By keeping the dough thick, cutting out a few biscuits and gathering the dough back into a rectangle, you get nice thick biscuits. Don’t worry about the dough getting tough. There is no gluten in the dough. In traditional biscuits, the more you work the dough, the more the gluten develops. Developed gluten=tough biscuits.
As you work and rework the dough, be aware of its temperature. If the dough is getting soft, this means it’s getting warm. Cut it into rounds and chill the biscuits for about 15 minutes before baking.
Baker’s Tip: Sometimes you’ll have just enough dough left for one biscuit. Don’t let this dough go to waste. Gently press the dough into a round and you’re all set.
Speaking of cutting the biscuits, real talk: I love you but I’m going to holler a bit here: DON’T TWIST YOUR CUTTER. (sorry for the yelling) If you twist the cutter, it can smush the edges of the biscuits and prevent them from rising. If you find your dough sticking to the cutter, dip the cutter in gluten-free flour between each biscuit to prevent it from sticking.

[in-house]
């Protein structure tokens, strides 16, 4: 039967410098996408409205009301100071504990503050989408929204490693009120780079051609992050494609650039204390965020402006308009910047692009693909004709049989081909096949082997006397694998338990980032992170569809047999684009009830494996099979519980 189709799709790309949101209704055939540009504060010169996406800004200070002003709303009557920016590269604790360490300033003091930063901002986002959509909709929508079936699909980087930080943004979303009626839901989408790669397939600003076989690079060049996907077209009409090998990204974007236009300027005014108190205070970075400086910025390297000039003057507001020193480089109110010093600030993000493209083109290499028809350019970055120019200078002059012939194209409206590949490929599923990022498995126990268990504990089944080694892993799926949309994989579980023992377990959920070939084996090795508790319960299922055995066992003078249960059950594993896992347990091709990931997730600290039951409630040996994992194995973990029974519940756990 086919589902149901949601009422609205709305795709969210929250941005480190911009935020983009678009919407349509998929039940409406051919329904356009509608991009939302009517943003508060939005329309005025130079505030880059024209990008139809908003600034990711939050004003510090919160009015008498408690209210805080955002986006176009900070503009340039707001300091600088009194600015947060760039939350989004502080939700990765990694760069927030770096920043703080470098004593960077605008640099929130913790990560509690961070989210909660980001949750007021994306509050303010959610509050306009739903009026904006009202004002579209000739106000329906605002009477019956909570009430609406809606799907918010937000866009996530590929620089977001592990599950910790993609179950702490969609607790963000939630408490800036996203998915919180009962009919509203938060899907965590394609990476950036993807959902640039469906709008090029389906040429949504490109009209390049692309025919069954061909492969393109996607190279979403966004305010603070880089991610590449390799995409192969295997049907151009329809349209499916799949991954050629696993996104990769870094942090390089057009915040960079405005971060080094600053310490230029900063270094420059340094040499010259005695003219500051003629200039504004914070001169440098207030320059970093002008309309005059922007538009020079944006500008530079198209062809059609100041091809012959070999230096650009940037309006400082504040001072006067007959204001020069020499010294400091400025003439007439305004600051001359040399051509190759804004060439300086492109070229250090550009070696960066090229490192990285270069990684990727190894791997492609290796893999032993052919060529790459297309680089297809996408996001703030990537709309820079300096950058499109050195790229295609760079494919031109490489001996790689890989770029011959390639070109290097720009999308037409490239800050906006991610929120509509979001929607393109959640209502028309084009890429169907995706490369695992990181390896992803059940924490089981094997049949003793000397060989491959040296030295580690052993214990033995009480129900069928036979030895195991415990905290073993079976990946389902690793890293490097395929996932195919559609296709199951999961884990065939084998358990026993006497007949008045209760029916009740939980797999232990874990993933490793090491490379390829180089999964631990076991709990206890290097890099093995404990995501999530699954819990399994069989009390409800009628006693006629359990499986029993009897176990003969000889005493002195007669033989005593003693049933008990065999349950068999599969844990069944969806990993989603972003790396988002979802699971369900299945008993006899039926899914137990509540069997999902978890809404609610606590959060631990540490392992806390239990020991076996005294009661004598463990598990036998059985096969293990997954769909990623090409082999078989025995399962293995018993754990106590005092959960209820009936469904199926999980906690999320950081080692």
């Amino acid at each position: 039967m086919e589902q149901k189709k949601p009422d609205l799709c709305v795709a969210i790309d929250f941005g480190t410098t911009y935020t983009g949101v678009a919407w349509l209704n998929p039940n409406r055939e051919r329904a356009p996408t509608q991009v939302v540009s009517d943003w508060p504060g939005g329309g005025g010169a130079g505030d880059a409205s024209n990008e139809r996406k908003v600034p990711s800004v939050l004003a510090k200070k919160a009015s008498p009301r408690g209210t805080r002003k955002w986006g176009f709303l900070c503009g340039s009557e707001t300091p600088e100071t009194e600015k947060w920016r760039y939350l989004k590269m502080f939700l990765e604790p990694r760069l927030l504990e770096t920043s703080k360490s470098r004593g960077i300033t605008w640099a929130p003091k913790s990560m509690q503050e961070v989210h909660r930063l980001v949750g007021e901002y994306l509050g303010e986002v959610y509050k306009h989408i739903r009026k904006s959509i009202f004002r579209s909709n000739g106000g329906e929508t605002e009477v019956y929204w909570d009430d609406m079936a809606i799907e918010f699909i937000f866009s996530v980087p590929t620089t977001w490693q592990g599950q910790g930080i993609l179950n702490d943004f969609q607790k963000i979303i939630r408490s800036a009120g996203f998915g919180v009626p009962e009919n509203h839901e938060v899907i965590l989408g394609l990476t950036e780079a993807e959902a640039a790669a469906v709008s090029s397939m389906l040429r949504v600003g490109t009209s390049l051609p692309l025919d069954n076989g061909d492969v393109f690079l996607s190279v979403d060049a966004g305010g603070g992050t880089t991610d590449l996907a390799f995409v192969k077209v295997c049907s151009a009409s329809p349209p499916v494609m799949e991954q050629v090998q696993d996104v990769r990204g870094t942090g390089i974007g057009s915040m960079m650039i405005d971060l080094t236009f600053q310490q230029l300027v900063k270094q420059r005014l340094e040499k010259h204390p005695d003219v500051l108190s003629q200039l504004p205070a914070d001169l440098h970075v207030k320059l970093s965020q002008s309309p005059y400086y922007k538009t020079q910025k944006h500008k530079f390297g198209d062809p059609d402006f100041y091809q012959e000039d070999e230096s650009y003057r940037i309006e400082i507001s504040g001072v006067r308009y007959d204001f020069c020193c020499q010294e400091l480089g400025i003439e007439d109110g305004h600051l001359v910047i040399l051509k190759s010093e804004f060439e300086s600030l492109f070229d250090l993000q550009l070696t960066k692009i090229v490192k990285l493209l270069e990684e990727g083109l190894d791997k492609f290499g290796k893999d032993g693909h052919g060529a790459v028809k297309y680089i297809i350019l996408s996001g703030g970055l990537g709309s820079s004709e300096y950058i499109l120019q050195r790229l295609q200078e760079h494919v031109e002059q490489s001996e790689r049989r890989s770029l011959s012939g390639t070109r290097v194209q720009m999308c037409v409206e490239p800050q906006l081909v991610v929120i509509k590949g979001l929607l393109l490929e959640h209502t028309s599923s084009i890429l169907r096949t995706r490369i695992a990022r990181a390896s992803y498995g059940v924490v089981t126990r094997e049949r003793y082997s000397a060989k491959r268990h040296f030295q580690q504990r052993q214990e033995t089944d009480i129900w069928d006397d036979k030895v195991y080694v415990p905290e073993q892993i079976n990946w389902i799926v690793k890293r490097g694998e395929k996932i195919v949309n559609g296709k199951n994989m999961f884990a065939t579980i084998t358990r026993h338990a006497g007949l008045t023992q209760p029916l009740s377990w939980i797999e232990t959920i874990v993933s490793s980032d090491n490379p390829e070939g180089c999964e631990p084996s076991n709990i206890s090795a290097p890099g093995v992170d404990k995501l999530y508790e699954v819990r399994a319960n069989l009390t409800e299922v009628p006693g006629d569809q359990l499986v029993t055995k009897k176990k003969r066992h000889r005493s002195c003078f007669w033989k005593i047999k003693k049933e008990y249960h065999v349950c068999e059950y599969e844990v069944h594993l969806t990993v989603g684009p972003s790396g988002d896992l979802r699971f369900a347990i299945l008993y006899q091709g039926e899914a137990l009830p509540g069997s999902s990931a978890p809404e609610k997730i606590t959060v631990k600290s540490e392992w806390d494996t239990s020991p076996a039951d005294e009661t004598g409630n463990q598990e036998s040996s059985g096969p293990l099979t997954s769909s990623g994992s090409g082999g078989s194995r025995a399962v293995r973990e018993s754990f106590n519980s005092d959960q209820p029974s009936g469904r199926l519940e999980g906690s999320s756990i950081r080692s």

Bake Until Brown. Thanks to the granulated sugar and baking soda in this recipe, the biscuits bake up a lovely golden brown. Once baked, allow them to cool for a few minutes before serving. Warm biscuits are lovely. Hot gluten-free biscuits can taste gummy.
So that’s how you make gluten-free biscuits! Take your time. Use cold butter (or shortening) and remember: pat, cut, repeat. Soon you’ll be enjoying the best gluten-free biscuits you’ve ever had.
- 2 1/4 cups gluten-free baking flour (11 1/4 ounces; 320 grams)
- 2 tablespoons granulated sugar (1 ounce; 28 grams)
- 1 tablespoon baking powder
- 1 teaspoon baking soda
- 1/2 teaspoon salt
- 6 tablespoons cold butter, cut into small pieces (3 ounces; 85 grams)
- 1 cup plain yogurt, plus additional as needed (about 8 ounces; 226 grams)
Preheat Oven and Prepare Pan. Adjust oven rack to middle position and heat oven to 400 degrees F. Line a rimmed baking sheet with parchment paper.
Whisk the Dry Ingredients. Whisk together gluten-free flour, sugar, baking powder, baking soda, and salt in a large bowl. Take your time with this step to ensure the ingredients are thoroughly combined.